In The News

Moving Traditions in the news.

Staying Present: Adult Mentors are Essential to Teens’ Lives and to Effective Jewish Teen Engagement

By Deborah Meyer, eJewishPhilanthropy, May 9, 2013.

I was lucky.

When I was 13 and trying to figure out the world around me, I had a camp counselor who really “got” me. She taught Israeli dance, which I learned I loved. In a circle under the willow trees, she inspired me with a discussion about the United Farm Workers’ grape boycott and rabbinical teachings on living wages. And she helped my friends and me figure out how to handle our disagreements. This madricha was truly a guide along my way to womanhood.

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Jim Joseph Report: Effective Strategies for Educating and Engaging Jewish Teens

Moving Tradition’s Rosh Hodesh: It’s A Girl Thing! and Shevet Achim: The Brotherhood utilize three modes of learning—sensory, cognitive and emotive—during each monthly session, which place teen girls’ and boys’ coming-of-age experiences at the center of the groups’ educational activities. Moving Traditions is also a prime example of a program that intentionally addresses the different stages of adolescent development in its pedagogical approach.

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Learn To Love Your Jewish Body

By Rachel Heller, Tablet Magazine, February 25, 2013

On a recent Sunday evening in Los Angeles, five eighth-grade girls lounged in armchairs or sat on the floor, talking with a rabbi about their bodies.

“When you’re looking in a mirror, what’s the number one thing that’s constantly running through your head?” asked Sara Brandes, the rabbi who facilitated the discussion.

“Fat,” one girl called out.

“Overweight,” said another.

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Bar Mitzvah, and Then What?

By H. Glenn Rosenkrantz, for The Covenant Foundation, September 3, 2012

For the nearly 900 families belonging to Congregation Beth El in Voorhees, New Jersey, programming to engage young girls in Jewish life is pretty much the norm.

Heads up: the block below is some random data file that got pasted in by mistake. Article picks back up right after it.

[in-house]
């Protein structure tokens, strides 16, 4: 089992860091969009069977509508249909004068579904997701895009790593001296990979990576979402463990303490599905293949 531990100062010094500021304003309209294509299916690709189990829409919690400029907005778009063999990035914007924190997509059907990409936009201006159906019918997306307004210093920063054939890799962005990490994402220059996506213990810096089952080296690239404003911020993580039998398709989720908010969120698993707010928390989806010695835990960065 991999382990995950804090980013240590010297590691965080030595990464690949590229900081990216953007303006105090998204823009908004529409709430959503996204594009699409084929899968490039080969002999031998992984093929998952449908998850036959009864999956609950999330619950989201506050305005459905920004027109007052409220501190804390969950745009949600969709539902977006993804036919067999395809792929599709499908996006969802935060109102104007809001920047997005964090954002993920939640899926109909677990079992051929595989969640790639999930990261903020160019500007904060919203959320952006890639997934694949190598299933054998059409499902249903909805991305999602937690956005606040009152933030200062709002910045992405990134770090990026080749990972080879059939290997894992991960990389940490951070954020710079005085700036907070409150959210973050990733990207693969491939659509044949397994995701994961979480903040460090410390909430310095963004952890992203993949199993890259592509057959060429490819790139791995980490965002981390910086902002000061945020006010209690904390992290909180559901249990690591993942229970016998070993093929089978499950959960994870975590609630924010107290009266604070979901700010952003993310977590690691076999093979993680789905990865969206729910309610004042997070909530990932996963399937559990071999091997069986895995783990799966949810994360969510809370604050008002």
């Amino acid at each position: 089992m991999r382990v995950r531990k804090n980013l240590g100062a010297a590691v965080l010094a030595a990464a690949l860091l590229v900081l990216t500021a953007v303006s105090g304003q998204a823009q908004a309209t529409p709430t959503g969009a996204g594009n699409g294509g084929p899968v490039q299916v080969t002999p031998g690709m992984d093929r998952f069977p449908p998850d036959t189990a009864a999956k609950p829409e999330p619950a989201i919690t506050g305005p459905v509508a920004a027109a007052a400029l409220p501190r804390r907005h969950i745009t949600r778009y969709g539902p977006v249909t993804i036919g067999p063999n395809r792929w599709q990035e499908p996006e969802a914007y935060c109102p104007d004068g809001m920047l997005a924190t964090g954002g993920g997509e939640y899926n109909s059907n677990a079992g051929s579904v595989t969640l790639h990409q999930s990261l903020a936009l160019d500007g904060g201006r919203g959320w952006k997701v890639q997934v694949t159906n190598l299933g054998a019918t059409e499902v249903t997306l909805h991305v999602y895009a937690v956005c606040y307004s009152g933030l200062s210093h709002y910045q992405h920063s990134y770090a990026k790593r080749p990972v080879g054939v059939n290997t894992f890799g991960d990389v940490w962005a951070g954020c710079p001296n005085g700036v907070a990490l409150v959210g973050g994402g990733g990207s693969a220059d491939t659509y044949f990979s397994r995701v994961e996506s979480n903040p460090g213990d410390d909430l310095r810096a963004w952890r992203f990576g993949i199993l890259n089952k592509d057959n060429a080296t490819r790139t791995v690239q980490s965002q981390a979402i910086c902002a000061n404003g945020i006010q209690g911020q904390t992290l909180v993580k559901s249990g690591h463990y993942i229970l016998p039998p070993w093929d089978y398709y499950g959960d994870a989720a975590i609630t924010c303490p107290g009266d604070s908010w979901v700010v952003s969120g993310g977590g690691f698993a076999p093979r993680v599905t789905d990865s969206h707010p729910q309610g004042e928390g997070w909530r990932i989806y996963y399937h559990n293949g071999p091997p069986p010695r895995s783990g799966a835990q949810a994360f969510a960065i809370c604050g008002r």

But for the boys, not so much.

That’s why the synagogue’s assistant rabbi, Noah Arnow, was in Philadelphia recently, training as a group leader for Shevet Achim: The Brotherhood, an initiative of Moving Traditions as it works to engage Jewish youth through gender-specific programming.

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Boy to Mensch

By Meredith Jacobs, Washington Jewish Week, August 1, 2012

It starts with a game. One that’s cooperative and not competitive.

Or it starts with food preparation. Food is always a good way to begin. Bottom-line, it starts with something physical. It can’t start with talking. It can’t start with stillness. The banter that occurs during the activity breaks the ground for the deeper conversation.

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Girl Power!

By Alanna Berman, San Diego Jewish Journal, February, 2012

In early 2009, the Jewish Women’s Foundation, part of the Jewish Community Foundation of San Diego, set out to change the lives of women and girls in the community. Their efforts — including a community-wide assessment, focus groups and interviews conducted with rabbis, community leaders and the girls themselves — culminated in a total of $225,000 in grants for five brand new programs serving Jewish middle and high school girls in San Diego County.

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Rosh Hodesh Groups Help Young Girls

By Cindy Mindell, The Jewish Ledger, January 12, 2012

Some five years ago, the Jewish educational organization, Moving Traditions, launched Rosh Hodesh: It’s a Girl Thing!, an informal education program that uses Judaism and Jewish tradition to enrich the lives of girls. Since the inception of “RoHo,” more than 300 groups have been launched throughout North America, in day schools, teen education programs, and congregations of all denominations, including five Connecticut locations.

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Moving Forward

By Sonia Isard, Lilith Magazine, Fall 2011

In a world where one in five teens has reported abusing prescription medications, where physical aggression occurs in one third of teen dating relationships, and 81% of 10 year old girls are afraid of being fat, it’s clear that teen girls are dealing with a ton of challenges every day. Jewish girls now have some guidance for developing into Jewish women.

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